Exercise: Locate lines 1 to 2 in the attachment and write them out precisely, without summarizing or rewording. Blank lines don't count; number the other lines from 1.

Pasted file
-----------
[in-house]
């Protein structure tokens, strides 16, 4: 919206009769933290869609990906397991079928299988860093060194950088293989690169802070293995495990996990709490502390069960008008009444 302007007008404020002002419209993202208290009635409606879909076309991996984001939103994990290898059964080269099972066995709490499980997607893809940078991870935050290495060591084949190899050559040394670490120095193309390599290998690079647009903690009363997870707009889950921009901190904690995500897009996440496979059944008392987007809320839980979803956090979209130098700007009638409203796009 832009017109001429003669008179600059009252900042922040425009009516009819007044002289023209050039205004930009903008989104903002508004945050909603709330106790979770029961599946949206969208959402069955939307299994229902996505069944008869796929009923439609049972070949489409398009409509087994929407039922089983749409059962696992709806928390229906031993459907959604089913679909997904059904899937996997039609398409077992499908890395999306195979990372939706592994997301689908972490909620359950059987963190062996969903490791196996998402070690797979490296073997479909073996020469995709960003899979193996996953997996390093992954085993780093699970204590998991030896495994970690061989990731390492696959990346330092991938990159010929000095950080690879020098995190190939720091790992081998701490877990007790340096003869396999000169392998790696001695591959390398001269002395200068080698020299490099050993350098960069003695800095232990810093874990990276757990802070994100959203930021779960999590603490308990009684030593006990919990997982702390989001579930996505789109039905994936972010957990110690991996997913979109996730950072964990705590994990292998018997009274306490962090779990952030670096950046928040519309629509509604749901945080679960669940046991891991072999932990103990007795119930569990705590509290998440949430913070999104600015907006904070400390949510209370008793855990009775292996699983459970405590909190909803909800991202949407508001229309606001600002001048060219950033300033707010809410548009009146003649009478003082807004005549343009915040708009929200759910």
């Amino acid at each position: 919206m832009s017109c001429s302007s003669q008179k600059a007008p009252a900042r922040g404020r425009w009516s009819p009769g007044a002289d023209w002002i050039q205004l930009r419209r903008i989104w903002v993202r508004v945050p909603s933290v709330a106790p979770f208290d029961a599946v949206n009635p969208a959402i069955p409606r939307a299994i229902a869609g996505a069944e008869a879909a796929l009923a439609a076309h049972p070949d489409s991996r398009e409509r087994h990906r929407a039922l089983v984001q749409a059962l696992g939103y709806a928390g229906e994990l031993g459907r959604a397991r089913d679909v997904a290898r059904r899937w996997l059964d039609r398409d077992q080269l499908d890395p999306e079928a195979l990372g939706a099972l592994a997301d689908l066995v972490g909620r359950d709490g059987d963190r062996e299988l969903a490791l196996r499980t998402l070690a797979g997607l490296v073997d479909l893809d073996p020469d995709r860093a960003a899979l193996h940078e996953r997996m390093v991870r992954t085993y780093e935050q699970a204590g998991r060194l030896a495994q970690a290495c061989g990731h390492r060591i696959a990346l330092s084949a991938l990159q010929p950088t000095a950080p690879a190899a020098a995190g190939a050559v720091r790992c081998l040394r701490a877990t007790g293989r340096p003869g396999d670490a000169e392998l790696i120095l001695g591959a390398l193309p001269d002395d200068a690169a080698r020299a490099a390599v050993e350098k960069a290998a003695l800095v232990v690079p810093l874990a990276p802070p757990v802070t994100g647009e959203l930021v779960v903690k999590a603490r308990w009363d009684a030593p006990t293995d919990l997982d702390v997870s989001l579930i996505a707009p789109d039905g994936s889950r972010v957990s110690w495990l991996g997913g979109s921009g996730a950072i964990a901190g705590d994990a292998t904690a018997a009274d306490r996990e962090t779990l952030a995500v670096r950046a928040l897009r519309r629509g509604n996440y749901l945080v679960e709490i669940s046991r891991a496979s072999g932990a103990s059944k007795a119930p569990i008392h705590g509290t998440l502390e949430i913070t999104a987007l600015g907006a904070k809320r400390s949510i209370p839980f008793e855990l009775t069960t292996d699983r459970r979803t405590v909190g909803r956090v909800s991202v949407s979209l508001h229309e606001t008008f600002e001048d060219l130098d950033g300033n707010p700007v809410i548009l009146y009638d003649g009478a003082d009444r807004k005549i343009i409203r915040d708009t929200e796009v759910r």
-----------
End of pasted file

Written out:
[in-house]
């Protein structure tokens, strides 16, 4: 919206009769933290869609990906397991079928299988860093060194950088293989690169802070293995495990996990709490502390069960008008009444 302007007008404020002002419209993202208290009635409606879909076309991996984001939103994990290898059964080269099972066995709490499980997607893809940078991870935050290495060591084949190899050559040394670490120095193309390599290998690079647009903690009363997870707009889950921009901190904690995500897009996440496979059944008392987007809320839980979803956090979209130098700007009638409203796009 832009017109001429003669008179600059009252900042922040425009009516009819007044002289023209050039205004930009903008989104903002508004945050909603709330106790979770029961599946949206969208959402069955939307299994229902996505069944008869796929009923439609049972070949489409398009409509087994929407039922089983749409059962696992709806928390229906031993459907959604089913679909997904059904899937996997039609398409077992499908890395999306195979990372939706592994997301689908972490909620359950059987963190062996969903490791196996998402070690797979490296073997479909073996020469995709960003899979193996996953997996390093992954085993780093699970204590998991030896495994970690061989990731390492696959990346330092991938990159010929000095950080690879020098995190190939720091790992081998701490877990007790340096003869396999000169392998790696001695591959390398001269002395200068080698020299490099050993350098960069003695800095232990810093874990990276757990802070994100959203930021779960999590603490308990009684030593006990919990997982702390989001579930996505789109039905994936972010957990110690991996997913979109996730950072964990705590994990292998018997009274306490962090779990952030670096950046928040519309629509509604749901945080679960669940046991891991072999932990103990007795119930569990705590509290998440949430913070999104600015907006904070400390949510209370008793855990009775292996699983459970405590909190909803909800991202949407508001229309606001600002001048060219950033300033707010809410548009009146003649009478003082807004005549343009915040708009929200759910």